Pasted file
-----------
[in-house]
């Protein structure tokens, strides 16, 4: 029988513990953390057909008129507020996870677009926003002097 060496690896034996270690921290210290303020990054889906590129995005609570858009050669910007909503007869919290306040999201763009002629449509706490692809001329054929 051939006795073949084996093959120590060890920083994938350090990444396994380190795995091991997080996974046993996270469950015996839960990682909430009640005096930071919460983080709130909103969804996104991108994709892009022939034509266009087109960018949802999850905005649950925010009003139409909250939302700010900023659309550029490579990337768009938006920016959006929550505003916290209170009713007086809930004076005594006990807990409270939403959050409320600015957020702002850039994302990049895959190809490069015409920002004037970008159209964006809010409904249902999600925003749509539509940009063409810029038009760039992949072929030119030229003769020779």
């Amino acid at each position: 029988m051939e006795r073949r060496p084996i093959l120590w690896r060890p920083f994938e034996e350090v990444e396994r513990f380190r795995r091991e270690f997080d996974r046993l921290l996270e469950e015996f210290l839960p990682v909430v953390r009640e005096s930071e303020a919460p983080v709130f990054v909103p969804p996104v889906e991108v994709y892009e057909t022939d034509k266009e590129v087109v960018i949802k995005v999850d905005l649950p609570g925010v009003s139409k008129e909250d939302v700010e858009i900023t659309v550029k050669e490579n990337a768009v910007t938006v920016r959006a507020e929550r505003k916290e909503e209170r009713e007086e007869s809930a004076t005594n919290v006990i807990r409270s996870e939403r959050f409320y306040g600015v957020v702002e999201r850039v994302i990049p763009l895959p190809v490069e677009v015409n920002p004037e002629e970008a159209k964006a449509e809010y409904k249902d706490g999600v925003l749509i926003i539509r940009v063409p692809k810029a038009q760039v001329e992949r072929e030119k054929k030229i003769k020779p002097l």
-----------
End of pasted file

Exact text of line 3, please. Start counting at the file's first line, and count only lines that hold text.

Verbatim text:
């Amino acid at each position: 029988m051939e006795r073949r060496p084996i093959l120590w690896r060890p920083f994938e034996e350090v990444e396994r513990f380190r795995r091991e270690f997080d996974r046993l921290l996270e469950e015996f210290l839960p990682v909430v953390r009640e005096s930071e303020a919460p983080v709130f990054v909103p969804p996104v889906e991108v994709y892009e057909t022939d034509k266009e590129v087109v960018i949802k995005v999850d905005l649950p609570g925010v009003s139409k008129e909250d939302v700010e858009i900023t659309v550029k050669e490579n990337a768009v910007t938006v920016r959006a507020e929550r505003k916290e909503e209170r009713e007086e007869s809930a004076t005594n919290v006990i807990r409270s996870e939403r959050f409320y306040g600015v957020v702002e999201r850039v994302i990049p763009l895959p190809v490069e677009v015409n920002p004037e002629e970008a159209k964006a449509e809010y409904k249902d706490g999600v925003l749509i926003i539509r940009v063409p692809k810029a038009q760039v001329e992949r072929e030119k054929k030229i003769k020779p002097l």